Meet Lloyd Holmes

Lloyd HolmesEmployment 

  • President, De Anza College, July 2020-present
  • Vice President, Student Services, Monroe Community College (Rochester, New York), 2014-2020
  • Dean of Students, North Shore Community College (Danvers, Massachusetts), 2008-2014
  • Dean of Students, Coastal Carolina University (Conway, South Carolina), 2004-2008
  • Associate Dean of Students, University of Mississippi (Oxford, Mississippi), 2003-2004


  • Ph.D., Educational Leadership, University of Mississippi
  • M.Ed., Higher Education – Student Personnel Services, University of Mississippi
  • B.Accy., Accounting, University of Mississippi
  • A.A., Accounting, Itawamba Community College

Career Highlights

Dr. Lloyd Holmes, president of De Anza College since July 2020, is an administrator with more than 25 years of experience in higher education and a track record of removing barriers to student success and retention.

Throughout his career, Dr. Holmes has worked to foster student success by developing leadership programs, volunteer opportunities and strong partnerships both on- and off-campus.

During his time at Monroe Community College, part of the State University of New York (SUNY) system, Dr. Holmes was a statewide coach for the systemwide guided pathways project. He also served on the SUNY Food Insecurity Task Force, which sought solutions to issues of food insecurity within SUNY.  Additionally, he was Monroe Community College’s representative to the League for Innovation in the Community College.

Dr. Holmes’ community activities included service on the Foodlink Board of Directors, director’s advisory committee for the Memorial Art Gallery, Geva Theatre Board of Directors, and the Growing Downtown Rochester Committee.

Earlier in his career, while serving as administrator at colleges in Massachusetts, South Carolina and Mississippi, Dr. Holmes was chair of the Northeast Mississippi Red Cross Board, a member of the Board of Directors for Habitat for Humanity in Myrtle Beach, South Carolina, and a member of other agencies in various states.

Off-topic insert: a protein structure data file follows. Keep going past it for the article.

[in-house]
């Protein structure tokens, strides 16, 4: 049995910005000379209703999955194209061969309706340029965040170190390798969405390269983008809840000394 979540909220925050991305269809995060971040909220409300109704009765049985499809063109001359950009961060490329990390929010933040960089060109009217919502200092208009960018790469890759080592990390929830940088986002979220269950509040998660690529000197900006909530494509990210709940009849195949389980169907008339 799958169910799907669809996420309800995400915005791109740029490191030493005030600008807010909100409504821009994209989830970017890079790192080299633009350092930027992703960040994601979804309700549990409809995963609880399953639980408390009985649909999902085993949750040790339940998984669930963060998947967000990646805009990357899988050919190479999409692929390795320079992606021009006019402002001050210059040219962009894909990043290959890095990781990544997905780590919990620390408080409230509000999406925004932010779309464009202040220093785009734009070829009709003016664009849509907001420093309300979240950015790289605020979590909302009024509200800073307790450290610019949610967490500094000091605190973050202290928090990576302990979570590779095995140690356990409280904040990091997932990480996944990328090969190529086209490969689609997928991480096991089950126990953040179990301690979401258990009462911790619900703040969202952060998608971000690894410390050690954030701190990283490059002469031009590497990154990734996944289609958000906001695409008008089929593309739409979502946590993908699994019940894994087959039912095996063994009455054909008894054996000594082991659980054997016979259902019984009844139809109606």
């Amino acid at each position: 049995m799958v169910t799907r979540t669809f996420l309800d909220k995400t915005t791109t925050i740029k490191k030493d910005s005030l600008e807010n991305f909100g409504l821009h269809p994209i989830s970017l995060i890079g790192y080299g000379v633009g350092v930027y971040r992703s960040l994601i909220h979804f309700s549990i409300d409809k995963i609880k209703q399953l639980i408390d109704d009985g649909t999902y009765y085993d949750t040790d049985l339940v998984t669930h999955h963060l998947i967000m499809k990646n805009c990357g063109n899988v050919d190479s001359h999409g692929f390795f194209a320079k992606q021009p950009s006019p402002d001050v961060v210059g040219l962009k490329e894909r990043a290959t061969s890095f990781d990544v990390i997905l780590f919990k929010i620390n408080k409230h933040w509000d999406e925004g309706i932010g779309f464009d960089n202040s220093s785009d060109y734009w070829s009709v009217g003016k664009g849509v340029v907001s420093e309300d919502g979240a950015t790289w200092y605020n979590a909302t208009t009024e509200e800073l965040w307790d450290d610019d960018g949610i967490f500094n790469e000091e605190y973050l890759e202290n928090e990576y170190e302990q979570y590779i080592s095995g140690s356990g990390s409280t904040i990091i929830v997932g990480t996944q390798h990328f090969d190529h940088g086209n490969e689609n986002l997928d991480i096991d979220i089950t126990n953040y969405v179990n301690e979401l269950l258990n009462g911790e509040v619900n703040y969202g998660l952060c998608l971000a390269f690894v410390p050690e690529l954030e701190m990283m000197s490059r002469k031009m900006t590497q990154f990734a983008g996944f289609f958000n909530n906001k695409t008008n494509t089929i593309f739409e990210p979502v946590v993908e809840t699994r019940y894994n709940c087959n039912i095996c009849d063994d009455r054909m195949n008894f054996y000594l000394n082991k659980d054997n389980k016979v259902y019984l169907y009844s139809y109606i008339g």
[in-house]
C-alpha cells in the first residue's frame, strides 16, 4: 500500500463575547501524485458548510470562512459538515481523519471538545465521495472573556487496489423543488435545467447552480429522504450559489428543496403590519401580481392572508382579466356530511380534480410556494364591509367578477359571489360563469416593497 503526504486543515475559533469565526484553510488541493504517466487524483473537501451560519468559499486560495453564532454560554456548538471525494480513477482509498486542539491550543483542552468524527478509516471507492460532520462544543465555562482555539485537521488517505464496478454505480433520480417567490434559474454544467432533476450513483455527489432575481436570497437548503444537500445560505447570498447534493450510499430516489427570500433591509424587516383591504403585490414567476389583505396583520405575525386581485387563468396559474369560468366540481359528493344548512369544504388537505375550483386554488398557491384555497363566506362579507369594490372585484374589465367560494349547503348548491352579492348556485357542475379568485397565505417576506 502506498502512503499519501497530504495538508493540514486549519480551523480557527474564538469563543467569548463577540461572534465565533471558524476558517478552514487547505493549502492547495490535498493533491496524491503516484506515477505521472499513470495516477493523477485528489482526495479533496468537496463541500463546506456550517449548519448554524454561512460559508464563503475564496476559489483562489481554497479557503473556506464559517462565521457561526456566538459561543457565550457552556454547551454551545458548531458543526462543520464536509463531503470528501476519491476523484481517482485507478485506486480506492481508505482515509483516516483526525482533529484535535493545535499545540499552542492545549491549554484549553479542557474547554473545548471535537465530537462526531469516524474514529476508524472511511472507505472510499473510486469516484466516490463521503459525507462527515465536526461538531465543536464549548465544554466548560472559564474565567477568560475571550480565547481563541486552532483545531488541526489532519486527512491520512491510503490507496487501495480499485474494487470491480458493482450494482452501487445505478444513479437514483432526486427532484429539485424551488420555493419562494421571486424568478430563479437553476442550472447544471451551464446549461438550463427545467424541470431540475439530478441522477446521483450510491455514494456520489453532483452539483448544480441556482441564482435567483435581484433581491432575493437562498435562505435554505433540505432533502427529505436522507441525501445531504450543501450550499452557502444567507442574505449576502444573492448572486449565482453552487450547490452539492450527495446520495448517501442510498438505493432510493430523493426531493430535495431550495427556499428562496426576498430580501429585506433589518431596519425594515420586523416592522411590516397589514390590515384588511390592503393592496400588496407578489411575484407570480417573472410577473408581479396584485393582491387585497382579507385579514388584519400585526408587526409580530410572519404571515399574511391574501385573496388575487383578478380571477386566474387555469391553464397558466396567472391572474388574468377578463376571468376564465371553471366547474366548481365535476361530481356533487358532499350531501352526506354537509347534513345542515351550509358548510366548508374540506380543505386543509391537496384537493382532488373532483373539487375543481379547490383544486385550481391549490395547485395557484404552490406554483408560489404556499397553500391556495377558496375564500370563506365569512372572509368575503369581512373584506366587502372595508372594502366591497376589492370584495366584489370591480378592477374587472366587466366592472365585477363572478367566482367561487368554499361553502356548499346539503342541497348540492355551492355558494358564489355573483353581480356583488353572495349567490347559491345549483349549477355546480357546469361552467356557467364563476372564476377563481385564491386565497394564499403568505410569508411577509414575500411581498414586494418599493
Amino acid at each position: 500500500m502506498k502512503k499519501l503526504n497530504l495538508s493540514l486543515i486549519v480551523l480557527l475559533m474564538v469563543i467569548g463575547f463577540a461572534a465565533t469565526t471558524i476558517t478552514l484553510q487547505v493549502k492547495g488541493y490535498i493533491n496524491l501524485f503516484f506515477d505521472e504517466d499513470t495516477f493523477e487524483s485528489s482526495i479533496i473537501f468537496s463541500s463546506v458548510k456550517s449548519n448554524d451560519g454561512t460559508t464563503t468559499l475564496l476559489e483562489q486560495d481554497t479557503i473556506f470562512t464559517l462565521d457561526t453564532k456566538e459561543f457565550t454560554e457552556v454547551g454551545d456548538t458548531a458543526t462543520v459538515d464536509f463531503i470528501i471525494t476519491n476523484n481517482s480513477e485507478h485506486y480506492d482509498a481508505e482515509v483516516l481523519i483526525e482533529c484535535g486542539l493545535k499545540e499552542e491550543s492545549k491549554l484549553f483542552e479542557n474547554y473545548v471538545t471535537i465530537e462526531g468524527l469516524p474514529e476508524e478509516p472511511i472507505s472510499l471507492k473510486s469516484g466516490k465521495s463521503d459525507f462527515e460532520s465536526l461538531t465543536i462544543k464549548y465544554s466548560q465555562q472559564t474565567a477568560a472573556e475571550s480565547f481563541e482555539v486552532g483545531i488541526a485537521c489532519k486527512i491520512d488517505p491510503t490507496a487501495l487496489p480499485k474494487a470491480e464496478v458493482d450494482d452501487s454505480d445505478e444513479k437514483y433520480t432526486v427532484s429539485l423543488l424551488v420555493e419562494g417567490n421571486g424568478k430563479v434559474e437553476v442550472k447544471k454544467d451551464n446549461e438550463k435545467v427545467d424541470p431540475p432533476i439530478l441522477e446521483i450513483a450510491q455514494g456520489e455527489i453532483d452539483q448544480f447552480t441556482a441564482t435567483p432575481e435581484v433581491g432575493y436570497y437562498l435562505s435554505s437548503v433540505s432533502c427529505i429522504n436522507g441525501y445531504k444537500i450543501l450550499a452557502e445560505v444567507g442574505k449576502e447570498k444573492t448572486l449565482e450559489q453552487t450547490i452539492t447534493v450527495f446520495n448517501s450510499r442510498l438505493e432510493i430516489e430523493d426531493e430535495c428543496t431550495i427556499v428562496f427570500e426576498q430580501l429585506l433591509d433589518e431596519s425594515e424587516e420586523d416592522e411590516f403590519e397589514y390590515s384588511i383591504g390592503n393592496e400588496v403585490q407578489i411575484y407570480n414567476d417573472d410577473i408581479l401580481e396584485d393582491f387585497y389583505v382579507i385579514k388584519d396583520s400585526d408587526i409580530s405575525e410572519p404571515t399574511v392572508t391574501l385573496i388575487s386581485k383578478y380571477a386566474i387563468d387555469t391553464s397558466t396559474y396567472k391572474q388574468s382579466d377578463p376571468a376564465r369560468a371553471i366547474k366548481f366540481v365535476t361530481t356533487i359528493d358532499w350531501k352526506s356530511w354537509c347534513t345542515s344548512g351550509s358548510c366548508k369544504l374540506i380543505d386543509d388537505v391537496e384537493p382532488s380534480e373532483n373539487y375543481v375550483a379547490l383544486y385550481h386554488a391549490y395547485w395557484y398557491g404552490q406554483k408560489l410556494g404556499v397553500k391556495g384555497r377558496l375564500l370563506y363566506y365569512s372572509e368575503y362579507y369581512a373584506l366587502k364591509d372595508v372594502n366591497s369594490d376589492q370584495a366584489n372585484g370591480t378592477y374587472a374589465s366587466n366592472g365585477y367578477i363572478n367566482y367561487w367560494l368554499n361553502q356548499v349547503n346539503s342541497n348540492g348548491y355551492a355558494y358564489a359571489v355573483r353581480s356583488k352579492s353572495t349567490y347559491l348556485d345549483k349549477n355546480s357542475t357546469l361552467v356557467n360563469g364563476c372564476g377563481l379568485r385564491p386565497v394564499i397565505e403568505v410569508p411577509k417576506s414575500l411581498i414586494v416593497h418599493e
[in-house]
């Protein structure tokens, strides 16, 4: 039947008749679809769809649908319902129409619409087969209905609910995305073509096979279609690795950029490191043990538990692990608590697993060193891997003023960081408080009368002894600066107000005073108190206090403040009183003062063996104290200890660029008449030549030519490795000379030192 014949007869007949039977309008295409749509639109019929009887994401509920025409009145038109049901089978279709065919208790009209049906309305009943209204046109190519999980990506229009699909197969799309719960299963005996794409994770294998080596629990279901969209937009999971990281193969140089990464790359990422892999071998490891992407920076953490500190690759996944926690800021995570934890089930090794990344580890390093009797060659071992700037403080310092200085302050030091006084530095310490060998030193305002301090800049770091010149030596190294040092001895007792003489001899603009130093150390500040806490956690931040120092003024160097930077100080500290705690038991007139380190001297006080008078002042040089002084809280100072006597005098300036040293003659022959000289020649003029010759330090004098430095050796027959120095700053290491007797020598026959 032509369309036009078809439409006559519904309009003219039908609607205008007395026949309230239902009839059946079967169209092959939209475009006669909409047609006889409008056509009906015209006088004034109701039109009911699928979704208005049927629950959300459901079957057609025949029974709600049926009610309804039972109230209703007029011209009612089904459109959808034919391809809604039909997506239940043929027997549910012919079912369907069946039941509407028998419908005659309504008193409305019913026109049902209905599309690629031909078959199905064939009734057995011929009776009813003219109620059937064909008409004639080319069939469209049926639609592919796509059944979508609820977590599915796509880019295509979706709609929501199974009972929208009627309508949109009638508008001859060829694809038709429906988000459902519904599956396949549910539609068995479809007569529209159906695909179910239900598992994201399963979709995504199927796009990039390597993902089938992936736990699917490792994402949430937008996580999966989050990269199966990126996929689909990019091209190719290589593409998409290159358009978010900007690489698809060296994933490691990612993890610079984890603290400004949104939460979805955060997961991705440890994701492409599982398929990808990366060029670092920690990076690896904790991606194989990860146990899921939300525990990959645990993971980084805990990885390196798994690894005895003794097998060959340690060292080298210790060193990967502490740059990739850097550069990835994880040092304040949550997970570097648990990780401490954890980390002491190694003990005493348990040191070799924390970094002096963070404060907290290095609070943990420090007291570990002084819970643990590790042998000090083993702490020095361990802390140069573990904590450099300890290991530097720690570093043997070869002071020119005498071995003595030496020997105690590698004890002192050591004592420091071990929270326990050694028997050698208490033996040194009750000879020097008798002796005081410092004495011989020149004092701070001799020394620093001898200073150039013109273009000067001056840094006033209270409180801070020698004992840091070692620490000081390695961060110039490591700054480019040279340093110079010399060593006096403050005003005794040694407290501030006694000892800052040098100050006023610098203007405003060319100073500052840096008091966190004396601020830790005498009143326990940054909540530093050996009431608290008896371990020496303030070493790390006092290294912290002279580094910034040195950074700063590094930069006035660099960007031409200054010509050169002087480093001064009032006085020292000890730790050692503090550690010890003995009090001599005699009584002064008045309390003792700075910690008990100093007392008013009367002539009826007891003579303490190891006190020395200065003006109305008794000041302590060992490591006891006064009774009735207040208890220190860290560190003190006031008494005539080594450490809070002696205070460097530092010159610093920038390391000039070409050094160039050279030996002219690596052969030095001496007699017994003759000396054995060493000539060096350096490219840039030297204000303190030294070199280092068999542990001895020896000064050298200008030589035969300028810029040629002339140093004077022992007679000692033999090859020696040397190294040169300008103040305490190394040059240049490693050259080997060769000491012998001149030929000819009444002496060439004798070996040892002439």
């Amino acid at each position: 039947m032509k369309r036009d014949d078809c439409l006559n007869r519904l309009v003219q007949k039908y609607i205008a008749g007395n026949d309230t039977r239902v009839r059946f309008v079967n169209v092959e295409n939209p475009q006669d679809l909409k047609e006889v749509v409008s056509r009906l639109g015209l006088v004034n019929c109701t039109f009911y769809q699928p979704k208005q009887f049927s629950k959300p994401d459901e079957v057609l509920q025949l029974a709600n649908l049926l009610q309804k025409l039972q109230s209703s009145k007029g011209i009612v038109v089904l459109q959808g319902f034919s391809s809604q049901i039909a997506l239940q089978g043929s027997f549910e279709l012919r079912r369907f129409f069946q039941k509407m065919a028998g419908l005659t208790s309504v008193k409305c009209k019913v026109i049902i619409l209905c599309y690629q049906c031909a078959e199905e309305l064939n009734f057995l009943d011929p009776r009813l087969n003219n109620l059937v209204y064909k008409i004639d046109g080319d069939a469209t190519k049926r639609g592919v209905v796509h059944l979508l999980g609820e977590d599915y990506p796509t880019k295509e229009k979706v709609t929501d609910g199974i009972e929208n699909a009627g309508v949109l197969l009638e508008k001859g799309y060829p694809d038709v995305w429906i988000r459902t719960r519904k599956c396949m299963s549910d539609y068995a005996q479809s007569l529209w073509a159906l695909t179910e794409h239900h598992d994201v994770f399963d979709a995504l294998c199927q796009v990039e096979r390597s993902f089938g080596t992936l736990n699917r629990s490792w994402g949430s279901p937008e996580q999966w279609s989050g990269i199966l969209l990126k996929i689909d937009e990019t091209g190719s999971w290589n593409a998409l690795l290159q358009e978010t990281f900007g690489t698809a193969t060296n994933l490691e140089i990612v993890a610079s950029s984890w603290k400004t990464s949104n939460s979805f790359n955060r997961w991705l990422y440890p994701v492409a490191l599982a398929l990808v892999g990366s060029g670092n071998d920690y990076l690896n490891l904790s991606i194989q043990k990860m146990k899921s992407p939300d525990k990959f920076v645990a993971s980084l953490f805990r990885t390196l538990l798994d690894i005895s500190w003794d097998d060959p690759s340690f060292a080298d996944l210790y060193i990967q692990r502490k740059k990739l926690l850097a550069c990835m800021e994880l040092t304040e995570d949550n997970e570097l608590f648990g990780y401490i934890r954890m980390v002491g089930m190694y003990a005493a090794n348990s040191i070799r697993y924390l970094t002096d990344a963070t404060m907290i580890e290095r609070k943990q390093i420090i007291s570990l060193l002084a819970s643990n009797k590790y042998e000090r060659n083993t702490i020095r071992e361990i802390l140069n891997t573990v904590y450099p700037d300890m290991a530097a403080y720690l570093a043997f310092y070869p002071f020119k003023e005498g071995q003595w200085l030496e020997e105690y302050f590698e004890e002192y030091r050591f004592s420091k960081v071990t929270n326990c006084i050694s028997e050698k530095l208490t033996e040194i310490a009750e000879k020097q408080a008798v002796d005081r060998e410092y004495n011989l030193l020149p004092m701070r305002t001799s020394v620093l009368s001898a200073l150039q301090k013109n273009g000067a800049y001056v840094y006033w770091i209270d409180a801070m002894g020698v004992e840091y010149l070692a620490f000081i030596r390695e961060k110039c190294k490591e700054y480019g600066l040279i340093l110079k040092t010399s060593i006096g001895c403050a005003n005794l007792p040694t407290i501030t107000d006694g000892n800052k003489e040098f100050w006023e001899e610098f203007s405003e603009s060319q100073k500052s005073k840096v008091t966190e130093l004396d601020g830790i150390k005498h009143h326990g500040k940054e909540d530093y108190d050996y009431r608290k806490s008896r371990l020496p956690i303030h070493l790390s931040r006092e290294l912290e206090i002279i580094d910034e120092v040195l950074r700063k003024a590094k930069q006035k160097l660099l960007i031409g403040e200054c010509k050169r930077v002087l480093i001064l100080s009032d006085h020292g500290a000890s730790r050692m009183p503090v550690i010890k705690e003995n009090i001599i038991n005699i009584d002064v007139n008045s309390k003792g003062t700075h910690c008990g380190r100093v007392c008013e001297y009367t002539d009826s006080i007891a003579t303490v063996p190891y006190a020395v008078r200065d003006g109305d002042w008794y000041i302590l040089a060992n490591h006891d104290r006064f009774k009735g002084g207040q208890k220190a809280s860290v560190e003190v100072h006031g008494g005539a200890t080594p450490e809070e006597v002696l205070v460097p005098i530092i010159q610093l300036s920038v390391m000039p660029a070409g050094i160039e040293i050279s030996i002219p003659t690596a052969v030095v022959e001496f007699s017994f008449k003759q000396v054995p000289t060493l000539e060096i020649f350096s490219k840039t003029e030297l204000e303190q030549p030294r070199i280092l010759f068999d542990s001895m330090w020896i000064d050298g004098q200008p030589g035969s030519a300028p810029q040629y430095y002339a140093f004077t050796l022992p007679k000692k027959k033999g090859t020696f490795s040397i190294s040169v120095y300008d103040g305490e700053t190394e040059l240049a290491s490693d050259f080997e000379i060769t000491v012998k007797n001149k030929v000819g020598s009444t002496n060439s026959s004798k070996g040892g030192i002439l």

While at North Shore Community College he served as a team member for the Massachusetts Community College Consortium for the National Coalition Building Institute.

He was selected to participate in the 2018 League for Innovation’s Executive Leadership Institute and was selected as a member of the Aspen Institute’s 2020-2021 Rising President’s Fellowship cohort.

Personal Story: Three Accomplishments

Much can be told about people by the artwork in their offices. Mine tells who I am and what’s important to me. One piece, given to me when I departed the University of Mississippi, has three birds and carefree lines and writing that reads “so profound has been your influence, it’s as if you’re still here.”  It was given to me by a psychology professor as recognition for the work I had done over the years. 

Receiving that piece of art was one of the greatest accomplishments in my career. Why? It constantly reminds me that no matter where I go or what I’m doing, I have a responsibility to positively impact the lives of others so that they see more of their own ability or worth as a result of knowing me. 

A second accomplishment for me was the receipt of my doctorate degree. Growing up in an extremely poor, single-parent household in rural Mississippi, the odds were against me. I had a mother, though, who never allowed her two boys to believe that our situation would determine where we ended up in life. She stressed that we were no better than anyone else, but we were not less than others. She and mentors that came later in life saw my potential and pushed me to strive for successes that were beyond my imagination. 

I never imagined receiving a doctorate degree, but I did. Achieving this while working full-time, playing piano for churches, and self-remodeling my own home was a great accomplishment. I never envisioned the doors that would open for me. Further, it set an example for others who may not have believed in their capabilities because of outward appearances or internal struggles. 

The third greatest accomplishment for me is seeing students thrive because of the work that I’ve done. It is not about the accolades that I receive; it’s about changing the lives of others for the greater good. It’s about getting up daily and finding whatever my purpose may be for that particular day … about challenging myself to show students and staff that this work is about them … about helping others see who they are and their potential. 

For some folks, I’ll never know the impact I had on their lives. For others, I’ll know I’ve been successful because of the feedback they give as well as the impact I see.

– Lloyd A. Holmes 

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